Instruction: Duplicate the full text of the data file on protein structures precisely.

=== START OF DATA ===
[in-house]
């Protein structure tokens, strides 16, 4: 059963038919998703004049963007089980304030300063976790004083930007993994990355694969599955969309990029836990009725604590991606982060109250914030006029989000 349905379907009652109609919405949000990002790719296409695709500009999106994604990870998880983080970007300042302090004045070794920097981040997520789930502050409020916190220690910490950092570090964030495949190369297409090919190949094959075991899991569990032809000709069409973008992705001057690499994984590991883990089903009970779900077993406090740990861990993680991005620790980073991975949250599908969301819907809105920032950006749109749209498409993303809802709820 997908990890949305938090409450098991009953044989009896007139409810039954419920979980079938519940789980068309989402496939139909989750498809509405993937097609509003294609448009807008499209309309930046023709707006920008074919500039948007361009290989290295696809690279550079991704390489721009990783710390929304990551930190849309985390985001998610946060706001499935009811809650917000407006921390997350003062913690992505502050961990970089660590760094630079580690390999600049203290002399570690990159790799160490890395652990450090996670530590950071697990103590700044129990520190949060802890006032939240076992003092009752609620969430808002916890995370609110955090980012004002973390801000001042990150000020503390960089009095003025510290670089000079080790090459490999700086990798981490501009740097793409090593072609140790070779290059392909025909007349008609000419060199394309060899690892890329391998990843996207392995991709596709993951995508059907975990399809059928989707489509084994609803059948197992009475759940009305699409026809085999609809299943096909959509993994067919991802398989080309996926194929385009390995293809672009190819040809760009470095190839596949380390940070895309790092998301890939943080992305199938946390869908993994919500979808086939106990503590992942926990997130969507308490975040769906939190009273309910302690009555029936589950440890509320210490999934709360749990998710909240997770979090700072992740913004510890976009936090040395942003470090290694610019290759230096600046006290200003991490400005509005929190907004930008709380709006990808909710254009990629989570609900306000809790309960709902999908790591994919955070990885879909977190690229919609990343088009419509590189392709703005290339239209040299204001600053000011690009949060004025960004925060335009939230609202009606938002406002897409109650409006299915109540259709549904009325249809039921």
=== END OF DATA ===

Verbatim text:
[in-house]
């Protein structure tokens, strides 16, 4: 059963038919998703004049963007089980304030300063976790004083930007993994990355694969599955969309990029836990009725604590991606982060109250914030006029989000 349905379907009652109609919405949000990002790719296409695709500009999106994604990870998880983080970007300042302090004045070794920097981040997520789930502050409020916190220690910490950092570090964030495949190369297409090919190949094959075991899991569990032809000709069409973008992705001057690499994984590991883990089903009970779900077993406090740990861990993680991005620790980073991975949250599908969301819907809105920032950006749109749209498409993303809802709820 997908990890949305938090409450098991009953044989009896007139409810039954419920979980079938519940789980068309989402496939139909989750498809509405993937097609509003294609448009807008499209309309930046023709707006920008074919500039948007361009290989290295696809690279550079991704390489721009990783710390929304990551930190849309985390985001998610946060706001499935009811809650917000407006921390997350003062913690992505502050961990970089660590760094630079580690390999600049203290002399570690990159790799160490890395652990450090996670530590950071697990103590700044129990520190949060802890006032939240076992003092009752609620969430808002916890995370609110955090980012004002973390801000001042990150000020503390960089009095003025510290670089000079080790090459490999700086990798981490501009740097793409090593072609140790070779290059392909025909007349008609000419060199394309060899690892890329391998990843996207392995991709596709993951995508059907975990399809059928989707489509084994609803059948197992009475759940009305699409026809085999609809299943096909959509993994067919991802398989080309996926194929385009390995293809672009190819040809760009470095190839596949380390940070895309790092998301890939943080992305199938946390869908993994919500979808086939106990503590992942926990997130969507308490975040769906939190009273309910302690009555029936589950440890509320210490999934709360749990998710909240997770979090700072992740913004510890976009936090040395942003470090290694610019290759230096600046006290200003991490400005509005929190907004930008709380709006990808909710254009990629989570609900306000809790309960709902999908790591994919955070990885879909977190690229919609990343088009419509590189392709703005290339239209040299204001600053000011690009949060004025960004925060335009939230609202009606938002406002897409109650409006299915109540259709549904009325249809039921």